Now We Are Green – Preview
A little while ago the author and poet Luke Andreski was commissioned to write a fictional account of the rise of the New Creationist eco-philosophy. To help him achieve this I provided Luke with complete access to the history of New Creationism and to the formative events in the lives of both myself and my family. I have held nothing back from authorial scrutiny. The work, recently completed, is called Now We Are Green. I asked Luke for a sneak preview for Angie’s Diary – and here it is:
“Our enemies join ranks to defend their privileges, to defend their right to take us with them towards environmental doom. What is this sickness that afflicts us? How can they think that the right to lead our species to its death is somehow sacrosanct?”
‘Arctic ice cap “will be gone in 25 years” ’
– It’s Sunday! May 2014
In the intrepid way of the Tarkovskys, they went for a picnic a few days after the storm.
Rachel’s mother made flasks of coffee and green tea. Her father made sandwiches out of homemade bread. Loaded down with food, newspapers, cold weather clothes they rallied forces beside the front door. Bill called out, ‘Paul! We’re leaving without you!’ He peered through the windows at the overcast sky
Mary: ‘Why does it always take Paul ten thousand years to leave the house?’
Then the boy in question came racing down the stairs, clutching a science fiction novel in one hand, a half-eaten sandwich in the other. Rachel couldn’t help but giggle.
‘Don’t look at me like that!’ he said. ‘I’ve been ready for ages!’
Their car – battered as it was – was one of the few electric vehicles worth buying at the start of the millennium: a Nissan Altra EV capable of 120 miles per charge. Bill kept it on the drive under a solar panel which swiveled over the car’s roof when it was parked. Solar energy charged up the batteries when the vehicle wasn’t in use. Bill pushed the panel aside, circled the car while Mary climbed into the driving seat. ‘Can’t you stop being so tall, Bill?’ his wife asked, adjusting the mirror. Then the seat: ‘And so longitudinal?’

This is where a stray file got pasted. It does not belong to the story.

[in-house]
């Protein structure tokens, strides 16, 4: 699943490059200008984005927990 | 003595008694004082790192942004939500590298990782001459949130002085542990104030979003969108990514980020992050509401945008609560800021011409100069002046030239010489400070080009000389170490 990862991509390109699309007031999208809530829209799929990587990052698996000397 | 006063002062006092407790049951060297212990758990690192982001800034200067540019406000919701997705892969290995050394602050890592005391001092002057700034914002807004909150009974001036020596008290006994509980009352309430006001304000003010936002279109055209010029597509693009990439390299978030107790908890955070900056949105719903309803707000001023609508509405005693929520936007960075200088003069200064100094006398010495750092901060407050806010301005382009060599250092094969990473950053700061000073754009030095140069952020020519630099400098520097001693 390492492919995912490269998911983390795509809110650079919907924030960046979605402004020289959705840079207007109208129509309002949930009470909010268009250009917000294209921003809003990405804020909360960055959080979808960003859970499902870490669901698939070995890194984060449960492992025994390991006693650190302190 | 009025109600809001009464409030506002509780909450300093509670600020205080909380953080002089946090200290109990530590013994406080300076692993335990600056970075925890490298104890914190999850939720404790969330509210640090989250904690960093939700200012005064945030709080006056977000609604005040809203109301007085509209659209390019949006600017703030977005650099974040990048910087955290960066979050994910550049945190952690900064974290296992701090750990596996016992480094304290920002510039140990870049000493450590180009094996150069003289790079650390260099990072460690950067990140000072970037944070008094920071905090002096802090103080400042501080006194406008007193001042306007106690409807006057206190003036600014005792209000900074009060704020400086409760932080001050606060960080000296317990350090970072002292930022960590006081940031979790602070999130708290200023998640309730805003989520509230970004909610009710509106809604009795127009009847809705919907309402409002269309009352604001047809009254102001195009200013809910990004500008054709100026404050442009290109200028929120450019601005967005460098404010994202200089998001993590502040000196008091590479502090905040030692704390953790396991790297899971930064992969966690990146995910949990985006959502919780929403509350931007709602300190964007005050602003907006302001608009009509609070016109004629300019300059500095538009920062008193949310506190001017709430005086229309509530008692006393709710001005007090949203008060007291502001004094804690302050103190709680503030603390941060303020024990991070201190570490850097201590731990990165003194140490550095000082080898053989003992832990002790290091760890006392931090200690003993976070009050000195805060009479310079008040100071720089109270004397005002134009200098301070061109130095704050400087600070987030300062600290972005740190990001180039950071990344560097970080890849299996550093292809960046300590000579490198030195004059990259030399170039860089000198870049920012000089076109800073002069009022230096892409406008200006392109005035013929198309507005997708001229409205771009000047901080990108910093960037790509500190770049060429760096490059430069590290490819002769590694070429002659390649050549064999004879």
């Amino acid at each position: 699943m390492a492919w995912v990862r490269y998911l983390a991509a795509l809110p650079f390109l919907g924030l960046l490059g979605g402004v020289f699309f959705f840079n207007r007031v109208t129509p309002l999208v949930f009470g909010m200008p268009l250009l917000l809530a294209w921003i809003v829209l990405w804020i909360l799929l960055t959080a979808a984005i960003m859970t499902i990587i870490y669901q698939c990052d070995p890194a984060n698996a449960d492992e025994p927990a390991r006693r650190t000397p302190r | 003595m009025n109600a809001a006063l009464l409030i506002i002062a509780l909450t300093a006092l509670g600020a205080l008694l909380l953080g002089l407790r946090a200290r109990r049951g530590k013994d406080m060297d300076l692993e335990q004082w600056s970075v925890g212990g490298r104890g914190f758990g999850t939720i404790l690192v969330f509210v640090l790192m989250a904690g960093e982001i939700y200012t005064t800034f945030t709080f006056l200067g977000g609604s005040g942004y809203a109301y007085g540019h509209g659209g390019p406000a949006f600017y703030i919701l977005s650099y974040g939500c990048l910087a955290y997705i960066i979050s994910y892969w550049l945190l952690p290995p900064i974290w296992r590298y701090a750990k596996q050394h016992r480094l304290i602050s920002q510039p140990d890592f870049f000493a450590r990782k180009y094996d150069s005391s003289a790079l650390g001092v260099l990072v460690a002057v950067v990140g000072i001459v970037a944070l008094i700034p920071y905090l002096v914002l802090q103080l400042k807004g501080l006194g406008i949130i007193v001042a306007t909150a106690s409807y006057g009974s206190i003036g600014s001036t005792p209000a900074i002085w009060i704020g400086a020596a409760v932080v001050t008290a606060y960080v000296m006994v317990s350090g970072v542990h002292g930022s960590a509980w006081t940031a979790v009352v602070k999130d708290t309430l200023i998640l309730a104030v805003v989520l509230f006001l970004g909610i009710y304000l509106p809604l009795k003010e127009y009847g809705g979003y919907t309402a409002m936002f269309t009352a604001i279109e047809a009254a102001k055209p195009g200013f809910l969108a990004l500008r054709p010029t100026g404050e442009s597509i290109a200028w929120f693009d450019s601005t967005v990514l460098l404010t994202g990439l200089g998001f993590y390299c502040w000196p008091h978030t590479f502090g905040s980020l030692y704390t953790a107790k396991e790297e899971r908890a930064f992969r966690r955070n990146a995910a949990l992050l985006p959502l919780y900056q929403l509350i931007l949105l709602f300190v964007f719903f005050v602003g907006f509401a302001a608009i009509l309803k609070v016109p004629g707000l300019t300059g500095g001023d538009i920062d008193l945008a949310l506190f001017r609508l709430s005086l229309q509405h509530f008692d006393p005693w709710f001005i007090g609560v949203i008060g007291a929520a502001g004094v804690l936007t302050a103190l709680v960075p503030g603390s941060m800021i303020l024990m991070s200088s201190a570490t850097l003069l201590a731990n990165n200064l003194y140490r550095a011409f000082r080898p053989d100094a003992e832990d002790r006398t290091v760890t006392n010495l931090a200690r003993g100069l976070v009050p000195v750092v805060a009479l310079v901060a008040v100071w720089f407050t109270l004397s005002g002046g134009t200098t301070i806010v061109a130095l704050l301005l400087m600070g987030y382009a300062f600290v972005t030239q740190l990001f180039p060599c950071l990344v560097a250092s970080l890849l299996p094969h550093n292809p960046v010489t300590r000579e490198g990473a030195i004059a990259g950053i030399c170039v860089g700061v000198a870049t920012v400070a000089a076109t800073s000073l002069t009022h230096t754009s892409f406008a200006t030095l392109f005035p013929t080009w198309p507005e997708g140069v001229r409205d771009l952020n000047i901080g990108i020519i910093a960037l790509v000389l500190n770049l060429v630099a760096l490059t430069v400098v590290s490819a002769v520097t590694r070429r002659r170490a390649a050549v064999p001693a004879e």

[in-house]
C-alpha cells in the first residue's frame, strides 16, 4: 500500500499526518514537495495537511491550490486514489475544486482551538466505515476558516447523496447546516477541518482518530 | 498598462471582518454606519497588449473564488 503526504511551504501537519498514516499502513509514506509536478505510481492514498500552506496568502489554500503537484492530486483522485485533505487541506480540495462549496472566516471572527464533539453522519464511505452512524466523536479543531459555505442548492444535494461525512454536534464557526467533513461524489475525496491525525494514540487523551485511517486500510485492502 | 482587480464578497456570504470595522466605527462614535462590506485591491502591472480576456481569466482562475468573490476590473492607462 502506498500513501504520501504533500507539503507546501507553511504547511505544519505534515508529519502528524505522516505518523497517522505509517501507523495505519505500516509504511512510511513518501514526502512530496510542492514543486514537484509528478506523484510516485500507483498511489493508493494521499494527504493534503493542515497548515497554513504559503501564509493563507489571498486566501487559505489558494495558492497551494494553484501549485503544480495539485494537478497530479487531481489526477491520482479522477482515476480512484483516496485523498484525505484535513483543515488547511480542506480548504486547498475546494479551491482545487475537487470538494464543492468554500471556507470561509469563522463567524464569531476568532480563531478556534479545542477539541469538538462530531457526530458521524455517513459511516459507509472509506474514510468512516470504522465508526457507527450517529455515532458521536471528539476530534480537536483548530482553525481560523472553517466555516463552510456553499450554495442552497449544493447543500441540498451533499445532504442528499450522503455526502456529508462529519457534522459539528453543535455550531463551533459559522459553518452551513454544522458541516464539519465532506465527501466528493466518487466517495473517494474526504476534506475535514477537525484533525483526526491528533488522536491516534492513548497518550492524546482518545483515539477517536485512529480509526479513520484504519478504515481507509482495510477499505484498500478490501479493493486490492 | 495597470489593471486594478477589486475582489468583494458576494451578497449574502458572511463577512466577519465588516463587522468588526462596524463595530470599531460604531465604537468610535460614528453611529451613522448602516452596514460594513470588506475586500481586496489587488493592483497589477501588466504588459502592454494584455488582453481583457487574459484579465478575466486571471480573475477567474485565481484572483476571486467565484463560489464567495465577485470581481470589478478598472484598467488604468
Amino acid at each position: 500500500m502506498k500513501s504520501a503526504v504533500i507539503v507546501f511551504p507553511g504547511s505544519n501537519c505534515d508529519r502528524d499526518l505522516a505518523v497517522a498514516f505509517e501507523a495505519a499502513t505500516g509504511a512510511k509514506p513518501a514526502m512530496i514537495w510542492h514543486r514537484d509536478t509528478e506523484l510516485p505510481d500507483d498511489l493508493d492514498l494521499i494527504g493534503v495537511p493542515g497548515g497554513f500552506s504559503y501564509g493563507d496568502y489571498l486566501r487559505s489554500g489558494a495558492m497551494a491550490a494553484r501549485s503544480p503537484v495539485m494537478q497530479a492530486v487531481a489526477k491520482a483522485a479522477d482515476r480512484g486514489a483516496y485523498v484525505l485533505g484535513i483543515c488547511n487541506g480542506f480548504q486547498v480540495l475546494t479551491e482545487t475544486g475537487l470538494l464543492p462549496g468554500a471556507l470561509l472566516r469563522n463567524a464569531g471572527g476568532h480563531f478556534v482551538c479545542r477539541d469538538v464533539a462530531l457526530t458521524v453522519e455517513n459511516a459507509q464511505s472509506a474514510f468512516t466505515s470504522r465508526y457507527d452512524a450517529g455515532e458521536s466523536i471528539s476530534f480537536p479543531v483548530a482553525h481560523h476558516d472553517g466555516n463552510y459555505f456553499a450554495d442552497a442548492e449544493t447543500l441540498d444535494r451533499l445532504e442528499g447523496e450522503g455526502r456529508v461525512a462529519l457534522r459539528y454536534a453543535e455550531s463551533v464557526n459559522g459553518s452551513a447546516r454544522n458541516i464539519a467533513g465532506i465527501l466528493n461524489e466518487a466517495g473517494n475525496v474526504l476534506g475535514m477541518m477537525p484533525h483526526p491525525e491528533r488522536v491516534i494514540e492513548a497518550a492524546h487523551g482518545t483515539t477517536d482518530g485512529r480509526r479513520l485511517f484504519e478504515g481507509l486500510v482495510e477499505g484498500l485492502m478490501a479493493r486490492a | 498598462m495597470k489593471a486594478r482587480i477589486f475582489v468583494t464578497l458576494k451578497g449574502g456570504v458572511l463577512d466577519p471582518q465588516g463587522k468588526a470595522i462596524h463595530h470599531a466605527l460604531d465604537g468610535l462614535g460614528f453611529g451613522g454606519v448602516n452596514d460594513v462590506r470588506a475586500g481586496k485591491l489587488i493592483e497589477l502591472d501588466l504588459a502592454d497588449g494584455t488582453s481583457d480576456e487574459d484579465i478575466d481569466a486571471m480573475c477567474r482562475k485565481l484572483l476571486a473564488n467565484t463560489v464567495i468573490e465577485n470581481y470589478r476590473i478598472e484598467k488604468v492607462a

They reached Coomb Down in under an hour. Paul tumbled out of the car and raced down the familiar footpath. Rachel followed a little way behind. Their parents caught up when they were standing beside a tree that had been struck down by the storm. It looked misshapen and ugly, earth clinging to the twisted, dangling roots, stones grinning horribly from strange nooks and crannies. Paul leaned forward to shake one of the roots and soil cascaded into the crater where once the tree had been. Rachel kicked at the trunk. ‘Look at what the storm did.’
Mary hunched her shoulders against the cold. ‘Two hundred years of life… and now this…’
When the valley leveled out they unfolded the picnic blanket and sat facing away from the battered woodland, gazing down at the Somerset Levels. Mary and Bill wrapped the blanket over their legs and poured tea and coffee from flasks that inhaled the cold January air and exhaled steam. The children ate their sandwiches then went exploring in the woods.
Between the trees, it reeked of fungus and rotting leaves, outer fortifications of hawthorn and hazel opening onto birches and beeches and an occasional oak. There were more fallen trees lying on their sides as if thrown down by passing giants. Clambering over one, Paul tore loose the pocket of his jeans. ‘Dad will be certain we’ve been climbing now – so there’s no reason not to,’ he said.